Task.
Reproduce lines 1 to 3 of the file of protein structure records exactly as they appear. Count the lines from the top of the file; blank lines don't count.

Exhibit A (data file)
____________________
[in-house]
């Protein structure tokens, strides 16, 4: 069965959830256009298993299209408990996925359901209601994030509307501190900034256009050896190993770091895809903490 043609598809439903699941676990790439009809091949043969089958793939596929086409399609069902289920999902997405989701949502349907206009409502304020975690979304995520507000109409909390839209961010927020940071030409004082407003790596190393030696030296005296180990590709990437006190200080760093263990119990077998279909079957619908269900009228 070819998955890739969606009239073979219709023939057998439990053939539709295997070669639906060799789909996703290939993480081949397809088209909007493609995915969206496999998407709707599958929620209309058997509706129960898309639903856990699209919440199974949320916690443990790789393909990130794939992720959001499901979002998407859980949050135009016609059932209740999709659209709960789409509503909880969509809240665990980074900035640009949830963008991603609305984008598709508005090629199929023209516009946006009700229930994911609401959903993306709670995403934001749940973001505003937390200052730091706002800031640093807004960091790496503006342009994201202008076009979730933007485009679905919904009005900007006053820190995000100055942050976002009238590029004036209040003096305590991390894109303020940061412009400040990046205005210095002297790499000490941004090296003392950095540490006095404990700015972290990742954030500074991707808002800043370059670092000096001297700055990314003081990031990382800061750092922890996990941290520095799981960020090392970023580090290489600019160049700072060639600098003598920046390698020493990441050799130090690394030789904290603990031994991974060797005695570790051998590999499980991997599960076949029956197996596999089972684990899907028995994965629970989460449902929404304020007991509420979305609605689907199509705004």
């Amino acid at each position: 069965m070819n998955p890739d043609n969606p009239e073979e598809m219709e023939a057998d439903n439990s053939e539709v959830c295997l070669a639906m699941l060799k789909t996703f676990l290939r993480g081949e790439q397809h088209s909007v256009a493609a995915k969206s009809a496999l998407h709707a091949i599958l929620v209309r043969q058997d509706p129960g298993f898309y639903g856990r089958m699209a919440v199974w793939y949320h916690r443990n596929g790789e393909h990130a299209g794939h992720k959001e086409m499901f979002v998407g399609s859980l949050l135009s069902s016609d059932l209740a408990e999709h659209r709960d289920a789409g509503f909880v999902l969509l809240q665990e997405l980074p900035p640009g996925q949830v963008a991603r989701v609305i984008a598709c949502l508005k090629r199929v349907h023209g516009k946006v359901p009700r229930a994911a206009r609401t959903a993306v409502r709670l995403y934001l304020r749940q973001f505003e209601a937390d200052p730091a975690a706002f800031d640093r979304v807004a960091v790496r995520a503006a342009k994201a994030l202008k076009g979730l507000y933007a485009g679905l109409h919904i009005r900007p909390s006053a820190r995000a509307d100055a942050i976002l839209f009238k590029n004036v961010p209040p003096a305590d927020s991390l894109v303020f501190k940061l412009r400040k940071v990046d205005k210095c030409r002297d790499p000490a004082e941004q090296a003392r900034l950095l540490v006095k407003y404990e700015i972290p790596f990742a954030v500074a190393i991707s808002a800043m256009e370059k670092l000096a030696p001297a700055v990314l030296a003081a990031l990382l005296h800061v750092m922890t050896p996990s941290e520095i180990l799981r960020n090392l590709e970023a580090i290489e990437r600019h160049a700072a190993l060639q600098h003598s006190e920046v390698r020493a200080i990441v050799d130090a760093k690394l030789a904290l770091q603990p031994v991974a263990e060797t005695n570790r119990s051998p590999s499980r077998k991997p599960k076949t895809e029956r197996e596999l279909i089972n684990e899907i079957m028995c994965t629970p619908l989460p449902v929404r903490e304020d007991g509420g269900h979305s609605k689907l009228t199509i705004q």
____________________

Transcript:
[in-house]
């Protein structure tokens, strides 16, 4: 069965959830256009298993299209408990996925359901209601994030509307501190900034256009050896190993770091895809903490 043609598809439903699941676990790439009809091949043969089958793939596929086409399609069902289920999902997405989701949502349907206009409502304020975690979304995520507000109409909390839209961010927020940071030409004082407003790596190393030696030296005296180990590709990437006190200080760093263990119990077998279909079957619908269900009228 070819998955890739969606009239073979219709023939057998439990053939539709295997070669639906060799789909996703290939993480081949397809088209909007493609995915969206496999998407709707599958929620209309058997509706129960898309639903856990699209919440199974949320916690443990790789393909990130794939992720959001499901979002998407859980949050135009016609059932209740999709659209709960789409509503909880969509809240665990980074900035640009949830963008991603609305984008598709508005090629199929023209516009946006009700229930994911609401959903993306709670995403934001749940973001505003937390200052730091706002800031640093807004960091790496503006342009994201202008076009979730933007485009679905919904009005900007006053820190995000100055942050976002009238590029004036209040003096305590991390894109303020940061412009400040990046205005210095002297790499000490941004090296003392950095540490006095404990700015972290990742954030500074991707808002800043370059670092000096001297700055990314003081990031990382800061750092922890996990941290520095799981960020090392970023580090290489600019160049700072060639600098003598920046390698020493990441050799130090690394030789904290603990031994991974060797005695570790051998590999499980991997599960076949029956197996596999089972684990899907028995994965629970989460449902929404304020007991509420979305609605689907199509705004």
């Amino acid at each position: 069965m070819n998955p890739d043609n969606p009239e073979e598809m219709e023939a057998d439903n439990s053939e539709v959830c295997l070669a639906m699941l060799k789909t996703f676990l290939r993480g081949e790439q397809h088209s909007v256009a493609a995915k969206s009809a496999l998407h709707a091949i599958l929620v209309r043969q058997d509706p129960g298993f898309y639903g856990r089958m699209a919440v199974w793939y949320h916690r443990n596929g790789e393909h990130a299209g794939h992720k959001e086409m499901f979002v998407g399609s859980l949050l135009s069902s016609d059932l209740a408990e999709h659209r709960d289920a789409g509503f909880v999902l969509l809240q665990e997405l980074p900035p640009g996925q949830v963008a991603r989701v609305i984008a598709c949502l508005k090629r199929v349907h023209g516009k946006v359901p009700r229930a994911a206009r609401t959903a993306v409502r709670l995403y934001l304020r749940q973001f505003e209601a937390d200052p730091a975690a706002f800031d640093r979304v807004a960091v790496r995520a503006a342009k994201a994030l202008k076009g979730l507000y933007a485009g679905l109409h919904i009005r900007p909390s006053a820190r995000a509307d100055a942050i976002l839209f009238k590029n004036v961010p209040p003096a305590d927020s991390l894109v303020f501190k940061l412009r400040k940071v990046d205005k210095c030409r002297d790499p000490a004082e941004q090296a003392r900034l950095l540490v006095k407003y404990e700015i972290p790596f990742a954030v500074a190393i991707s808002a800043m256009e370059k670092l000096a030696p001297a700055v990314l030296a003081a990031l990382l005296h800061v750092m922890t050896p996990s941290e520095i180990l799981r960020n090392l590709e970023a580090i290489e990437r600019h160049a700072a190993l060639q600098h003598s006190e920046v390698r020493a200080i990441v050799d130090a760093k690394l030789a904290l770091q603990p031994v991974a263990e060797t005695n570790r119990s051998p590999s499980r077998k991997p599960k076949t895809e029956r197996e596999l279909i089972n684990e899907i079957m028995c994965t629970p619908l989460p449902v929404r903490e304020d007991g509420g269900h979305s609605k689907l009228t199509i705004q």